Tobacco lobby 'has to be taken on'
Minister of State for primary care Alex White yesterday described the tobacco industry as a very powerful lobby that had to be challenged.
Mr White was launching an Irish Cancer Society report, Women and Smoking: Time to Face the Crisis, compiled in association with the National Women’s Council of Ireland, which stated that smoking was causing “immense damage” to the health of people in this country.
He said the Department of Health, in consultation with the HSE, was constantly monitoring the tobacco industry’s “highly sophisticated” and “ever-evolving” marketing tactics.
“They’re a very powerful lobby internationally as well as in individual countries so they have to be contended with and they have to be sometimes challenged and taken on.”
Mr White dismissed the industry’s argument that raising excise duty on cigarettes encouraged smuggling as “sometimes self-serving”.
Cigarette packets must carry graphic photographs highlighting the dangers of smoking from next month, he said.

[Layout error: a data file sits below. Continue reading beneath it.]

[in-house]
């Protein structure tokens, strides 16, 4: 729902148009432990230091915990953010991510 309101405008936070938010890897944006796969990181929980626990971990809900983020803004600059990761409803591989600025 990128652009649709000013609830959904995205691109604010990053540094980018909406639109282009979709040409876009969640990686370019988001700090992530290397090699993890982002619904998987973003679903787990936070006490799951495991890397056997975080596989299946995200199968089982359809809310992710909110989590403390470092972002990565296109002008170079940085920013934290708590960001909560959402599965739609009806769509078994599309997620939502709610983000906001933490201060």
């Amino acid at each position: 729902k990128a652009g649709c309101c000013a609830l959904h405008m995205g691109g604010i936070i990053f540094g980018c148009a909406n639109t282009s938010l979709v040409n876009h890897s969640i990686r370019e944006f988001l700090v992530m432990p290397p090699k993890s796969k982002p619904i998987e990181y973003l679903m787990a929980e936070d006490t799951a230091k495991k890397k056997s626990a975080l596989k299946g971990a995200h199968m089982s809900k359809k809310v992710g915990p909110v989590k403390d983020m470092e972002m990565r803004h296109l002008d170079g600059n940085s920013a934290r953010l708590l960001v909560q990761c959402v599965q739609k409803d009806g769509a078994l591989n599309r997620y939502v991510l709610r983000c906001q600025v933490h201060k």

“These packs will appear in our shops from February 1st . . . and will assist in making the packaging of cigarettes, as it were, less glamorous and attractive.”
The report stated that 27 per cent of women smoked, but the rate rose to 56 per cent among women aged 18-29 in disadvantaged communities.
More women died from lung cancer than from breast cancer in 2011. For a six-month period in 2010 there were more women attending St James’s Hospital in Dublin with lung cancer than men.
The report said Ireland’s tenure of the rotating EU presidency should be used as “an opportunity to promote messaging around industry manipulation”.
Head of advocacy and communications at the Irish Cance Society Kathleen O’Meara said the tobacco industry was targeting young women through “innovative” packaging of “slimline” cigarettes.
The National Women’s Council of Ireland’s chief executive, Orla O’Connor, also called for “plain” packaging and complained of “draconian” funding cuts to the health budget.